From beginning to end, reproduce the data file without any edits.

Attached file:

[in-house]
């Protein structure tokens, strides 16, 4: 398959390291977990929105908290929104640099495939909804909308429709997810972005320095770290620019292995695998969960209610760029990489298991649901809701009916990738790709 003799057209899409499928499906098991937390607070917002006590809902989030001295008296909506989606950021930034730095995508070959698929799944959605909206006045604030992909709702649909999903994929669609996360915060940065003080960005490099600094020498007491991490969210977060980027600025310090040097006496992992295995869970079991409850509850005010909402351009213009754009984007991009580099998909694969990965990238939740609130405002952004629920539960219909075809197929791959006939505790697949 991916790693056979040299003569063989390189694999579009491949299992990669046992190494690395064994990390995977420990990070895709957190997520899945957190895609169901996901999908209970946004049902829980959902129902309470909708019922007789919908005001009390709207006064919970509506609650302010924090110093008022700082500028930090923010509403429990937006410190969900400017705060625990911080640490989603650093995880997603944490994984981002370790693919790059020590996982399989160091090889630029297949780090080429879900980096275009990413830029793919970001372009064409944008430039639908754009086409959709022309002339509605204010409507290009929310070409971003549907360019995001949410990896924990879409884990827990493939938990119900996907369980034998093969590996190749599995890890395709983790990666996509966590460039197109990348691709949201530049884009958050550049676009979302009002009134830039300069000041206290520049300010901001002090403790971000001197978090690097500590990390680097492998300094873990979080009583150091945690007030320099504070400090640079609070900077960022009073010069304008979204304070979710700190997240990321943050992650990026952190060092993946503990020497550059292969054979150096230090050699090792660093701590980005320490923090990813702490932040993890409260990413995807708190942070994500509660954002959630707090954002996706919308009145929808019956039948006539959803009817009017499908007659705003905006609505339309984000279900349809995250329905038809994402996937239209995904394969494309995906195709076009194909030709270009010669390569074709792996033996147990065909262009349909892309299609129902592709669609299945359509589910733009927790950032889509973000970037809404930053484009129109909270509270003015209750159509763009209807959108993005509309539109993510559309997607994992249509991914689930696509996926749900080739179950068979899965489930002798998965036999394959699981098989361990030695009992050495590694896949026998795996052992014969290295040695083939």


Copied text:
[in-house]
């Protein structure tokens, strides 16, 4: 398959390291977990929105908290929104640099495939909804909308429709997810972005320095770290620019292995695998969960209610760029990489298991649901809701009916990738790709 003799057209899409499928499906098991937390607070917002006590809902989030001295008296909506989606950021930034730095995508070959698929799944959605909206006045604030992909709702649909999903994929669609996360915060940065003080960005490099600094020498007491991490969210977060980027600025310090040097006496992992295995869970079991409850509850005010909402351009213009754009984007991009580099998909694969990965990238939740609130405002952004629920539960219909075809197929791959006939505790697949 991916790693056979040299003569063989390189694999579009491949299992990669046992190494690395064994990390995977420990990070895709957190997520899945957190895609169901996901999908209970946004049902829980959902129902309470909708019922007789919908005001009390709207006064919970509506609650302010924090110093008022700082500028930090923010509403429990937006410190969900400017705060625990911080640490989603650093995880997603944490994984981002370790693919790059020590996982399989160091090889630029297949780090080429879900980096275009990413830029793919970001372009064409944008430039639908754009086409959709022309002339509605204010409507290009929310070409971003549907360019995001949410990896924990879409884990827990493939938990119900996907369980034998093969590996190749599995890890395709983790990666996509966590460039197109990348691709949201530049884009958050550049676009979302009002009134830039300069000041206290520049300010901001002090403790971000001197978090690097500590990390680097492998300094873990979080009583150091945690007030320099504070400090640079609070900077960022009073010069304008979204304070979710700190997240990321943050992650990026952190060092993946503990020497550059292969054979150096230090050699090792660093701590980005320490923090990813702490932040993890409260990413995807708190942070994500509660954002959630707090954002996706919308009145929808019956039948006539959803009817009017499908007659705003905006609505339309984000279900349809995250329905038809994402996937239209995904394969494309995906195709076009194909030709270009010669390569074709792996033996147990065909262009349909892309299609129902592709669609299945359509589910733009927790950032889509973000970037809404930053484009129109909270509270003015209750159509763009209807959108993005509309539109993510559309997607994992249509991914689930696509996926749900080739179950068979899965489930002798998965036999394959699981098989361990030695009992050495590694896949026998795996052992014969290295040695083939």